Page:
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EU Cookie Law - What can I do?!

  1. Hello,

    My site is a hosted website with a unique URL from 123 Reg, I've just gotten notified of the new Cookie law which is going to take effect in May 2012, and I am REALLY worried. Is there anything can do to help my site stay legal?

    I can't use any plug-ins because they only work on

    Basically what I'm asking is: is there going to be a way for hosted blogs to avoid being illegal? Will you make a new feature so we can notify our users of the cookies on our site? When will this all happen?

    Please notify me before May 26th otherwise, according to the new law, I and thousands of other bloggers will be in breach of the law and could face up to a £500,000 penalty.

    The blog I need help with is

  2. is no longer available.

    The authors have deleted this blog.

    For an accurate answer a link to the blog you are asking about is needed.

  3. The website I run is

  4. I think your current disclaimer is adequate. staff is unquestionably looking into this, because there are a lot of EU readers of our blogs.

  5. The EU is a scaremongering bunch of halfwits. In reality they'd never be able to police the zillions of Internet websites. You could perhaps register your domain with a company outside the EU.....just a thought. You shouldnt allow yourself to be frightened by these people anyway. That's how they control everyone.......threats. I think what you've written is ok anyway.

  6. Thanks for the replies people, means a lot. Do any WordPress employees ever comment on these forums? (I'm a newbie)

  7. Sometimes they do. I've been here seven years and you can be CERTAIN they are working on this, though. They have to. Europe is too big a market, and they, the providers of the blogging service, will be responsible for the fix.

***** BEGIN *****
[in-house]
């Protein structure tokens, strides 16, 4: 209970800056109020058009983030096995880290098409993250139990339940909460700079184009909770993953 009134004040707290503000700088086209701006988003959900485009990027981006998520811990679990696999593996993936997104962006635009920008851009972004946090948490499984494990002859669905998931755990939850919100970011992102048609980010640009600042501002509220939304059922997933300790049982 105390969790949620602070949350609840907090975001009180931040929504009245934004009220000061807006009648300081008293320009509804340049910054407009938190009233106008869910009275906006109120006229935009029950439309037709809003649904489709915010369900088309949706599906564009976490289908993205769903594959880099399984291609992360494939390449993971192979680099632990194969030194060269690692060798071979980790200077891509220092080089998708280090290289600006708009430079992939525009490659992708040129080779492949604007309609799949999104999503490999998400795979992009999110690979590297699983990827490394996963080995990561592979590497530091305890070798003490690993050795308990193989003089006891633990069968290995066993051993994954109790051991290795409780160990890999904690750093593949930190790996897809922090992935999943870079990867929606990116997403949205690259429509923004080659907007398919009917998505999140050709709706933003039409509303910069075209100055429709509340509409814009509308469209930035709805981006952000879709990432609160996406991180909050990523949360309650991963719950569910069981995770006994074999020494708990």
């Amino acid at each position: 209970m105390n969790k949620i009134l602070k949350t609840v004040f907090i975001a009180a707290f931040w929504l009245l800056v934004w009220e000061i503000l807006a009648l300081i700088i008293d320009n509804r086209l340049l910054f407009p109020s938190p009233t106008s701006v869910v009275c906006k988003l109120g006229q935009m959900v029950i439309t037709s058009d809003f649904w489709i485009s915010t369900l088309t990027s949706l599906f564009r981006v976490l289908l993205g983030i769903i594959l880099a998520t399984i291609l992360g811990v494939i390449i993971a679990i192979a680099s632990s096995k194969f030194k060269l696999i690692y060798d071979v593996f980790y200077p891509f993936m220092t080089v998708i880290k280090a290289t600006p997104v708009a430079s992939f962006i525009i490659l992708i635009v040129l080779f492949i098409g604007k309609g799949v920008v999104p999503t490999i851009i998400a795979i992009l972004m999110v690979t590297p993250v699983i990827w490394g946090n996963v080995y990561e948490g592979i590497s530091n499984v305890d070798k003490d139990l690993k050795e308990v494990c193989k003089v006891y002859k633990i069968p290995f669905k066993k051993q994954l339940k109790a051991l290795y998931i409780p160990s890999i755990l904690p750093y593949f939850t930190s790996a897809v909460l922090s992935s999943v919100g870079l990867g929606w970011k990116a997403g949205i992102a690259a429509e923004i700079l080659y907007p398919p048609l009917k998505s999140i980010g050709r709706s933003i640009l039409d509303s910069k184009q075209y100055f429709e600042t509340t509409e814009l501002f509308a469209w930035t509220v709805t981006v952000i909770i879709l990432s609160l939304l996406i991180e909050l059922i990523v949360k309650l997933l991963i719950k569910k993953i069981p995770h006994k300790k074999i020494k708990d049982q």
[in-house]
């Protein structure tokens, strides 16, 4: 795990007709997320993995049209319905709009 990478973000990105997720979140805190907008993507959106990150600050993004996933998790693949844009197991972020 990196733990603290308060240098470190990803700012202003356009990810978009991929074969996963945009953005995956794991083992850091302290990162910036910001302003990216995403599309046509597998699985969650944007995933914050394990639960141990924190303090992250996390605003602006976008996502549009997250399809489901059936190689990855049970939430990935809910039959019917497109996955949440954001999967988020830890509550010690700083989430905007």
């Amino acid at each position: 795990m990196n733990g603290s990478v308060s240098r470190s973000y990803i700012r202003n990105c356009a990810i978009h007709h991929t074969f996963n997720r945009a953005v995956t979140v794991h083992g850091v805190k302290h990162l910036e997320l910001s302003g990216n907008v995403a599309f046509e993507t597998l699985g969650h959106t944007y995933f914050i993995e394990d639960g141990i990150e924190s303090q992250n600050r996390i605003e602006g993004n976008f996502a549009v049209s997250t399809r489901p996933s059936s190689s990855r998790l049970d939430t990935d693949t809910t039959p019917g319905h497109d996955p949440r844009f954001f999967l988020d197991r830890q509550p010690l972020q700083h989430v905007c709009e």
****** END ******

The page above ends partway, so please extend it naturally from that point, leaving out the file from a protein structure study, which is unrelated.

8. That's a really good point raincoaster.

  9. Also, as far as I'm aware the only cookies that WP uses are to track the actual bloggers moving around, and that is something you have to enable in order to be signed in. It doesn't use cookies to track visitors at all, now that I think of it.

  10. Yeah but on most sites Facebook, Twitter and Youtube all install their cookies, and we all know Facebook aren't looked too kindly upon when it comes to privacy...

  11. I've been doing some reading around on this. Anyone who has a website----even a blog---hosted by a company that collects data for analytical purposes is already tracking their visitors. Even if your company doesn't impose its own tracking/cookies, the web-hosting company that you are using almost certainly does....for the purpose of providing you with monthly stats, amongst other things.
    That means if WordPress is collecting data (which it is, for your Blog Stats) then everyone visiting every WordPress blog in existence is "supposed" to be told of this.
    Considering how many thousands?millions? of wordpress blogs there are, that means---theoretically----that every blogger has to notify his/her visitors.

    It's a complete nightmare. I've looked at some other forums/blogs this morning on this subject, no-one really has a flipping clue what to make of it all. Apparently it was tried on the UK's Information Commission Officer website......and their traffic plunged 90%. What a laugh. The vast majority of large British companies still aren't ready to comply either. These mugs who sit in the EU parliament have nothing better to do with their time, bar eating and drinking. Unelected and undesirable bureaucrats.

    I think WordPress will need to look at this, to protect their bloggers, many of whom are not necessarily knowledgeable about web-page programming.

    Measures like these will drive small-person websites off the Internet altogether, because many will be afraid of how to comply with what the EU wants. In the good old days, back in the 90's when I first set up a website, it was all great fun. Now it's becoming a complete misery. It's all overrun by authoritarianism. No wonder people are furious.

  12. Good point, just one thing I wanted to say: visitor numbers dropped by 90% because users couldn't be tracked because they didn't want the cookies. The readers of the website still went on the site, the owners just aren't allowed to see that they have.

    Everything else though is true.

  13. The law ONLY applies to cookies. That's why it's called the cookie law.

  14. Sorry for this remark but I just can't help it:

    The EU is more or less evil in all aspects. Close the stupid thing!

    I just had to write this! :-(

  15. It does seem like a pretty silly rule to be making now. I can't see how it will be enforced.